I wrote this in 2004. July 7, 2004, to be exact, as a part of one of my many attempts to soul search for who I am. It was then called “Dissertations on Geekdom”, in some attempt at light humor and After this week, meeting, sharing with, and thinking about all the amazing people in my life, and being able to understand their impact, I’ve decided to share, unedited, the original post as an affirmation of who I am and where I was going. This week, I really think like, I’m finally 100% ok with it. And that makes me happier than I’ve ever been. Thank you all for your friendship, love, affection, and belief in me.
After looking at a lot of resumes, and sites, and trying to understand better what being a geek really means, as compared with the unabashably negative connotation of the 1980s, I figured I’d tell the four of five of you who read these pages the story of how I became a geek, why I bother blogging when noone reads this stuff, and why it is I can do what I do, and what it really means to me. As part of figuring out what I really want to accomplish with my career and my life, I’ve been sort of stricken with deeper meaning (take two haikus and call me in the morning kind of things). I’ve figured that somehow, a lot of creative people like myself turn to their blogs as a sort of catharsis – a chance to take a step back from what they do in daily life. The blog is a pretty simple concept, but at the same time much bigger than the digital bits and bytes that put them together (After all, most blogs use really simple web technologies to create content, and while Movable Type and Blogger and seemingly ideal thoughts. Blogs allow geeks to talk about how they are people, who happen to love computers, and how they aren’t that different than anyone else. Our means of expression isn’t an easel, a notebook, or a video screen (at least not usually). It’s this moving, living thing called that couldn’t have possibly been imagined when Tim Berners-Lee invented the WorldWideWeb application back in 1990, and when BB&N connected with Stanford University over the “Internetworking” of computers in the 1960s. The answers are both simple, and complex. It starts with the fact that for me, computers were a way out.
It all started sometime back in the late 1980s. My brother’s computer progression left me with his leavebehinds every so often. It was a CoCo 2 with a cassette recorder that allowed us to play Sands of Time, or a VIC 20 and it’s funky character sets that provided an escape, and a future to a family of good working class people, who didn’t really do much of anything substantial in life, because of the combination of bad luck and few opportunities.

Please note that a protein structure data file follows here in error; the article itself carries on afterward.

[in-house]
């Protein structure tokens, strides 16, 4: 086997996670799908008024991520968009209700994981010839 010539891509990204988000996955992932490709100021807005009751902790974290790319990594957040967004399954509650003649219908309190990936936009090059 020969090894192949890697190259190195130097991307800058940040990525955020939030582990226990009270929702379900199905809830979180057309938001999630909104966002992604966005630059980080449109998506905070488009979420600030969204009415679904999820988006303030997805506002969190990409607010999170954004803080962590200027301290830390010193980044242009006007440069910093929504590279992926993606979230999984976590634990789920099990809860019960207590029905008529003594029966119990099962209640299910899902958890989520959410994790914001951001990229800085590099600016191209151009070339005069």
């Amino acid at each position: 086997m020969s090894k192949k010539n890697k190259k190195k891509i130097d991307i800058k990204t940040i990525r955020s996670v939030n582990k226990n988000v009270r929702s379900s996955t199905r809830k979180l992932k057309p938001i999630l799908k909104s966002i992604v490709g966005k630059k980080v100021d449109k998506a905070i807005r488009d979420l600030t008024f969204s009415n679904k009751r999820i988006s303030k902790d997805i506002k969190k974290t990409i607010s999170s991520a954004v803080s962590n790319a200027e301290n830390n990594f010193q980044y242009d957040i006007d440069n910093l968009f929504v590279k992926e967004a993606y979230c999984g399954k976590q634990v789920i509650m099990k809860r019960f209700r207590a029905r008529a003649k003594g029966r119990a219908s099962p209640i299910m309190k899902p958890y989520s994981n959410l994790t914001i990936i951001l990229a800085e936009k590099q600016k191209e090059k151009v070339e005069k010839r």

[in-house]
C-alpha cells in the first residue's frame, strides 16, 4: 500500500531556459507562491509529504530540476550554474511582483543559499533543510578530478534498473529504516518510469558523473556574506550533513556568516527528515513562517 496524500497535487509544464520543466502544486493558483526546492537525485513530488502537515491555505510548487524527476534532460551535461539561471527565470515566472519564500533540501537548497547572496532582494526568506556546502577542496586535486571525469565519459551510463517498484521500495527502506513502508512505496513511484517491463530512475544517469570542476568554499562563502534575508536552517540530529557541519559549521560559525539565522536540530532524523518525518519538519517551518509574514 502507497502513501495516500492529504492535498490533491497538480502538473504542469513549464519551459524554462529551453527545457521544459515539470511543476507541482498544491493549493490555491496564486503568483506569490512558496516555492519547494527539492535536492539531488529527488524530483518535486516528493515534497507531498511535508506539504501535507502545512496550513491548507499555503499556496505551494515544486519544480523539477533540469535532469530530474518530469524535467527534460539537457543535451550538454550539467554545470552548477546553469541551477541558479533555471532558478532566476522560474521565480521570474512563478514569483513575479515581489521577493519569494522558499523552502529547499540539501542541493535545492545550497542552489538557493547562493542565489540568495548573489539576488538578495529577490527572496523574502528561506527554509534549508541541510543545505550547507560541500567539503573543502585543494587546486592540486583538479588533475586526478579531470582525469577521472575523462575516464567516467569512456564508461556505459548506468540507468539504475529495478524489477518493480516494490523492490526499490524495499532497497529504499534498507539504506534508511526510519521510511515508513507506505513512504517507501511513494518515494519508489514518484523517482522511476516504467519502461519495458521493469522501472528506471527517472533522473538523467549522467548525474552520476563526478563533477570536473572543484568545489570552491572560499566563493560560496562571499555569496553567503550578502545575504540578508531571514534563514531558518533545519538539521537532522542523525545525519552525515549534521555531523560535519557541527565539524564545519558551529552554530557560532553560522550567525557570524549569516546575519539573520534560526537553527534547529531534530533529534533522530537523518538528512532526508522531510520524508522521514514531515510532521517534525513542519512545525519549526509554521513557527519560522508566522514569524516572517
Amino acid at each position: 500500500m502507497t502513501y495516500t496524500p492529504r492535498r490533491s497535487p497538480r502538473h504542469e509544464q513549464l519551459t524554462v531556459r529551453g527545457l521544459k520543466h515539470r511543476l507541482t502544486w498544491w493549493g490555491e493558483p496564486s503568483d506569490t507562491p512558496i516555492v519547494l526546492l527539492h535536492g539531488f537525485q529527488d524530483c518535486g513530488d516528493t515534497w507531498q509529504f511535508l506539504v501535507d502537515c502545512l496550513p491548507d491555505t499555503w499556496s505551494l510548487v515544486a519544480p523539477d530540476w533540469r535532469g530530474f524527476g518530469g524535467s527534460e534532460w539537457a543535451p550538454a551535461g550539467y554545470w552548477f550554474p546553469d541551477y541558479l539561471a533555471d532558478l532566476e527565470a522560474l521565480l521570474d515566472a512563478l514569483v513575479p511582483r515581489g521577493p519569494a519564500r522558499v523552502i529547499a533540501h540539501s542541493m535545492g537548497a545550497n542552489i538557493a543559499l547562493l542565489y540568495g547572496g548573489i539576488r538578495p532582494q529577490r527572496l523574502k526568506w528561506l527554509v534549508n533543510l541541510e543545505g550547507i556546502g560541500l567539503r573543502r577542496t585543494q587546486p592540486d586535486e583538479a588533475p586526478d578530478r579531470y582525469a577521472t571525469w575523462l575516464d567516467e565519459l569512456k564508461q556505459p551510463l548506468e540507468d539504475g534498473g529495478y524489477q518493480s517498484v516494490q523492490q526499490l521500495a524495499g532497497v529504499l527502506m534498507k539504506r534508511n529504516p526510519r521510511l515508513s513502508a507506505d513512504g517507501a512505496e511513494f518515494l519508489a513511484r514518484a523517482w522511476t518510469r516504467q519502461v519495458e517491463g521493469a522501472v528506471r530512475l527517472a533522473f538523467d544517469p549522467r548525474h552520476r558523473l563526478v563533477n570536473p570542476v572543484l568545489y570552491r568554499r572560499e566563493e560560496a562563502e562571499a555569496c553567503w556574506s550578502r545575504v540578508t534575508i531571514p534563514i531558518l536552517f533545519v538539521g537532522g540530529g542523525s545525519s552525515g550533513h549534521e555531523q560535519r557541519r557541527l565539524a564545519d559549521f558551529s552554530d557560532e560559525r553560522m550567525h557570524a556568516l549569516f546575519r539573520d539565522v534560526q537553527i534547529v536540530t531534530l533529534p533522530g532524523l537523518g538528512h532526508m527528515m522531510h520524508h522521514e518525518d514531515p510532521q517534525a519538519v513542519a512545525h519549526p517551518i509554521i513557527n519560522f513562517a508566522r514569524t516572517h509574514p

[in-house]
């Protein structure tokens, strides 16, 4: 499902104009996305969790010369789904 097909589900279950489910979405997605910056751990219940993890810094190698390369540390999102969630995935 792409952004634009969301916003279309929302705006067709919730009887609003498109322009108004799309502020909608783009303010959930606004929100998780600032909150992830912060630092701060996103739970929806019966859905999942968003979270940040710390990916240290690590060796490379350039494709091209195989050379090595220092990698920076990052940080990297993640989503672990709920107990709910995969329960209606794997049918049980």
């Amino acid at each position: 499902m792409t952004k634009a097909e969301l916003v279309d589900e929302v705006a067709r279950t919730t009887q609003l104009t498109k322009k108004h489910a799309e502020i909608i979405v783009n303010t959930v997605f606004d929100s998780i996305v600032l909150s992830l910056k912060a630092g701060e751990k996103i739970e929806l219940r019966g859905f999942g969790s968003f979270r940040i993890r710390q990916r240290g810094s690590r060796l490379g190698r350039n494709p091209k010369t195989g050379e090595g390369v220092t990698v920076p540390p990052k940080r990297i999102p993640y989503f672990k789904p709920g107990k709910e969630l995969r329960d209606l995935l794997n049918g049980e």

My father served this country in Vietnam, and came home to a job at New York Telephone (NYNEX->Bell Atlantic->Verizon), when it was still possible to make a passable living with few specialized skills and no college education. He spent the latter part of his career lying the T1’s and fiber optic cable that would power the Internet as we know it today.
My mother was an aspiring nursing student, halfway through her schooling when her mother passed on, leaving her to be the alpha female of a family of 3 sisters. Most of her life from there on, she spent most her time taking care of people, to this day, never risking even the notion of egotism.
Fast forward (or commerical skip, to use slightly newer technology) back to the 1980s, and late nights with my brother introduced me to a CD player sometime in 1988, years before any of my friends had even HEARD of such a thing (that first $88 Emerson CD player lasted until I got a CD boombox system for high-school graduation in 1996), the Simpsons in 1989 (still one of my favorite vices), and the PC and online services in the early to middle 1990s.
In 1996 or so, when the Internet was still a new place, most people didn’t even know about CompuServe, Prodigy, or this relative newcomer called America Online. I had run DOS based versions of Compuserve (I think I was something like email@example.com, please thank for the ubergeek who decided that number combinations were a great way to set up email addresses), and America Online, on a IBM PS/2 4Mhz with an eyepopping 20 MEGAByte hard drive. I think it may have had 1MB of main memory, back when there was such a thing as basic memory and “extended” memory. The modem was a 9600 baud tank recycled on from my brother, who by this time, had run a Bulletin Board system, had an Amiga (years ahead of PCs at the time), used Video Toaster, which launched him very nicely into his current career (more on that later), and knew more about computers than anyone I had ever known.